Wednesday, February 13, 2013

What do we call non-Christian texts in the Bible?

What does one call the non-Christian writings which are found in the bible?  I was going to ask, “What do we call the Jewish writings in the Bible?” But that is a mistake, because most, if not all, of the first Christians were in fact Jewish.  Ergo, the New Testament writings are also Jewish writings. 
“Old Testament” is a phrase never used by the early Christians.  Paul’s phrase παλαιὰ διαθήκη (‘the old covenant,’ 2 Cor. 3:14) is not a reference to the Mosaic Law, not the Jewish canon of Scripture found in the Christian bible.  Some scholars favour the phrase “Hebrew Bible” but this is confusing because the early Christians used the Greek translation of these writings, not the Hebrew.  Furthermore, some of the writings in the collection are written in Aramaic.  Others use the phrase “Israel’s scriptures.”  But do they belong only to Israel?  Which Israel? (Gal. 6:16)  The new one or the old one? (1 Pet 2:9-10)  Are there two?  Other scholars use the phrase, “First Testament.”  But this phrase is anachronistic, as the history of Christian interpretation has never referred to their scriptures in this way.  And the New Testament is the continuing story of the First Testament, but with significant changes, climaxes and plot developments.  And some days I have a sneaky suspicion that those who champion “First” may have an inferiority complex with the notion of “Old.”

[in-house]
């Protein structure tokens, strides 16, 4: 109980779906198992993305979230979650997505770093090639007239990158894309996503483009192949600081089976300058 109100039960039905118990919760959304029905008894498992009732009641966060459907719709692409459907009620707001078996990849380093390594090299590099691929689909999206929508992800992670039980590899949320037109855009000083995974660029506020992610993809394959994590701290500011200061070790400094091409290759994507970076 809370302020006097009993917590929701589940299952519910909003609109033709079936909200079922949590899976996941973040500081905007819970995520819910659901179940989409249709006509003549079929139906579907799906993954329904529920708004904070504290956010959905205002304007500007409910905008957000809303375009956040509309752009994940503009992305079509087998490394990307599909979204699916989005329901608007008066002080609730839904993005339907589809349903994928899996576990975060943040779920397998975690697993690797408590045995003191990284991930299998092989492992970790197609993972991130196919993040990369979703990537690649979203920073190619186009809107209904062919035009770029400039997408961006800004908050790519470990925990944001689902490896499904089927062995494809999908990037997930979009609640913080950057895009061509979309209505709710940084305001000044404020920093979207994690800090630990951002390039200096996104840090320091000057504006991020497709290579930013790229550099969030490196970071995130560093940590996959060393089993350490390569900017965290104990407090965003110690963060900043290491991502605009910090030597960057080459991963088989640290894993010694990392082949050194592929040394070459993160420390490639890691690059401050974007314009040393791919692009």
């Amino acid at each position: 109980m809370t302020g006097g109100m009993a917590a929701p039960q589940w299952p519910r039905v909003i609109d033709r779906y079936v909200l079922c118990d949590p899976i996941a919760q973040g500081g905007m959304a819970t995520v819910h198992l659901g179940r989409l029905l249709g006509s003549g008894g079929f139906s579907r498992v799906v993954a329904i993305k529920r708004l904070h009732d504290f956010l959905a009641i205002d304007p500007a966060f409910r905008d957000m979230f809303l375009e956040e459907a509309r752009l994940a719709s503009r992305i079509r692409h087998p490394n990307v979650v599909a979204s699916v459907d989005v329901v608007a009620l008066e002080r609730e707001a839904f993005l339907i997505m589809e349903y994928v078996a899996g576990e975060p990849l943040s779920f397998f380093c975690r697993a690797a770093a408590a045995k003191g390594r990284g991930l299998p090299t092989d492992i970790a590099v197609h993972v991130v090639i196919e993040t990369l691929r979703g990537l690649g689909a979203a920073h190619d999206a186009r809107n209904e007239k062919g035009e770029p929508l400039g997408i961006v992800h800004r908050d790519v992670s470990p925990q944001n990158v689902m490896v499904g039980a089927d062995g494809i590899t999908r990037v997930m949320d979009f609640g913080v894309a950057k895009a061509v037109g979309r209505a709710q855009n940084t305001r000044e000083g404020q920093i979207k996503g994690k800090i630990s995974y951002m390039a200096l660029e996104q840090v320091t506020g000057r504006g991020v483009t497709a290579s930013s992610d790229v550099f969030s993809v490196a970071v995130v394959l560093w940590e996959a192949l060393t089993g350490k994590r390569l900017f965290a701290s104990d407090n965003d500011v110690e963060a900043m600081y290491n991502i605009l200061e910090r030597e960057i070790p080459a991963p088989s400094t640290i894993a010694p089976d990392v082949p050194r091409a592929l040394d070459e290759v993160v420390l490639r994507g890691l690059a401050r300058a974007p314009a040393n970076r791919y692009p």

Early Christian writers favoured the phrase, γραφὴ (‘the scriptures,’ see Lk. 4:21; Jn. 7:38, 42; 10:35; 13:18; 17:12; 19:24, 28, 36; Rom. 4:3; 9:17; 10:11; 11:2; Gal. 3:8, 22; 4:30; 1 Tim. 5:18; Jas. 2:23; 4:5; 1 Cl. 34:6; 35:7; 42:5; 2 Cl. 6:8; 14:2; Barn. 4:7, 11; 5:4; 6:12; 13:2; 16:5).  With this comes the complicated question, “what scriptures?”  Is any writing they then quote “Scripture”?  Jude cites Enoch; does that mean it is Scripture? Are we to think in terms of a functional canon, i.e., the Scriptures we actually use are our “Bible”?  What about the first Christians who used the LXX, was that their Bible?  Should those extra writings in the LXX be considered “ours”?  And by ‘ours’ I mean the Christian church universally. 
As you can see, what to call the “First/Old/Hebrew/Jewish/Israel/Testament scriptures,” is not as easy as it first appears.  While I am having fun with the above, there are some serious questions here which are in desperate need of some radical and honest thinking.